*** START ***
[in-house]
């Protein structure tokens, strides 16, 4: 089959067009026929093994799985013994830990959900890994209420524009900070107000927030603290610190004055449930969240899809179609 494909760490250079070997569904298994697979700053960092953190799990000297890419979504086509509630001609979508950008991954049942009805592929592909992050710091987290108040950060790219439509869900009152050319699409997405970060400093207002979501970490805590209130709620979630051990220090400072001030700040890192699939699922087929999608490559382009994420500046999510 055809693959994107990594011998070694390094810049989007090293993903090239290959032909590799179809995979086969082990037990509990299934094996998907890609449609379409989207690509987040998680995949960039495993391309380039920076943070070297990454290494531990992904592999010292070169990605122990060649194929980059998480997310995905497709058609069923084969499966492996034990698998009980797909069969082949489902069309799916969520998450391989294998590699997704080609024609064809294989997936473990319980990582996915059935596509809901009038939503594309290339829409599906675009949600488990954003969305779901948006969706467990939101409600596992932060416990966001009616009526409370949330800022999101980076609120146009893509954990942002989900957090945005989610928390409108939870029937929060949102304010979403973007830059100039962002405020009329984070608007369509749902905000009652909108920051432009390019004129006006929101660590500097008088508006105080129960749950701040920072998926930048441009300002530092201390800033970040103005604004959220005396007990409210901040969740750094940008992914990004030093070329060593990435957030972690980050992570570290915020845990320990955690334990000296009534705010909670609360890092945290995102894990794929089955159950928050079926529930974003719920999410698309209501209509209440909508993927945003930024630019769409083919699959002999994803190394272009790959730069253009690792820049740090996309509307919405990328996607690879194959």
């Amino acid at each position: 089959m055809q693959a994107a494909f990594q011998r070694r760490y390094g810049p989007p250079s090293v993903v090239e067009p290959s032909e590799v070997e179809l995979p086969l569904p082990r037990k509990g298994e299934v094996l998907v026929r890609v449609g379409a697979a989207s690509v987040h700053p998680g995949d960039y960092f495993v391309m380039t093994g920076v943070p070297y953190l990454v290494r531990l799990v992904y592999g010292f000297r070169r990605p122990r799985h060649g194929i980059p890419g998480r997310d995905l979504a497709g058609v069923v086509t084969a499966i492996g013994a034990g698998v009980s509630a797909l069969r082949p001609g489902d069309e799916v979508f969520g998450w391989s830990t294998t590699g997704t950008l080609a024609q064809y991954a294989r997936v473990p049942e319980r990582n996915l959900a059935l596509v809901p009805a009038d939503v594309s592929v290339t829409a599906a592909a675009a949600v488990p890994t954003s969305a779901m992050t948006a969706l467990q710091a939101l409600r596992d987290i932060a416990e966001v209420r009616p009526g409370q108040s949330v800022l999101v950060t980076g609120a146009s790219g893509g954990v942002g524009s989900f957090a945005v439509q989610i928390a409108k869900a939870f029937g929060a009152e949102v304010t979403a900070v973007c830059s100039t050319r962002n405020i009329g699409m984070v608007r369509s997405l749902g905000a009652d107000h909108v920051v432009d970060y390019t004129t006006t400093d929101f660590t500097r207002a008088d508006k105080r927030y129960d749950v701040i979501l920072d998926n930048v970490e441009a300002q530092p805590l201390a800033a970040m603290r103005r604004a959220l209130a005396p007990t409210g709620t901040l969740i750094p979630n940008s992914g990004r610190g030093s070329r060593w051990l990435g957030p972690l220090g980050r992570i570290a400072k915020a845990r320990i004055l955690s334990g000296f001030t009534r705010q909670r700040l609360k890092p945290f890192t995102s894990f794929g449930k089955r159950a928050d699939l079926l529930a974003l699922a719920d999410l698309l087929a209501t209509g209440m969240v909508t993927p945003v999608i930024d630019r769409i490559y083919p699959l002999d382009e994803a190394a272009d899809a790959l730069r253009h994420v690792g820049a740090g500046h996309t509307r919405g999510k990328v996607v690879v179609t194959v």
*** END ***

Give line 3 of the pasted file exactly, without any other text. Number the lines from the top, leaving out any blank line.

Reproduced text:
């Amino acid at each position: 089959m055809q693959a994107a494909f990594q011998r070694r760490y390094g810049p989007p250079s090293v993903v090239e067009p290959s032909e590799v070997e179809l995979p086969l569904p082990r037990k509990g298994e299934v094996l998907v026929r890609v449609g379409a697979a989207s690509v987040h700053p998680g995949d960039y960092f495993v391309m380039t093994g920076v943070p070297y953190l990454v290494r531990l799990v992904y592999g010292f000297r070169r990605p122990r799985h060649g194929i980059p890419g998480r997310d995905l979504a497709g058609v069923v086509t084969a499966i492996g013994a034990g698998v009980s509630a797909l069969r082949p001609g489902d069309e799916v979508f969520g998450w391989s830990t294998t590699g997704t950008l080609a024609q064809y991954a294989r997936v473990p049942e319980r990582n996915l959900a059935l596509v809901p009805a009038d939503v594309s592929v290339t829409a599906a592909a675009a949600v488990p890994t954003s969305a779901m992050t948006a969706l467990q710091a939101l409600r596992d987290i932060a416990e966001v209420r009616p009526g409370q108040s949330v800022l999101v950060t980076g609120a146009s790219g893509g954990v942002g524009s989900f957090a945005v439509q989610i928390a409108k869900a939870f029937g929060a009152e949102v304010t979403a900070v973007c830059s100039t050319r962002n405020i009329g699409m984070v608007r369509s997405l749902g905000a009652d107000h909108v920051v432009d970060y390019t004129t006006t400093d929101f660590t500097r207002a008088d508006k105080r927030y129960d749950v701040i979501l920072d998926n930048v970490e441009a300002q530092p805590l201390a800033a970040m603290r103005r604004a959220l209130a005396p007990t409210g709620t901040l969740i750094p979630n940008s992914g990004r610190g030093s070329r060593w051990l990435g957030p972690l220090g980050r992570i570290a400072k915020a845990r320990i004055l955690s334990g000296f001030t009534r705010q909670r700040l609360k890092p945290f890192t995102s894990f794929g449930k089955r159950a928050d699939l079926l529930a974003l699922a719920d999410l698309l087929a209501t209509g209440m969240v909508t993927p945003v999608i930024d630019r769409i490559y083919p699959l002999d382009e994803a190394a272009d899809a790959l730069r253009h994420v690792g820049a740090g500046h996309t509307r919405g999510k990328v996607v690879v179609t194959v």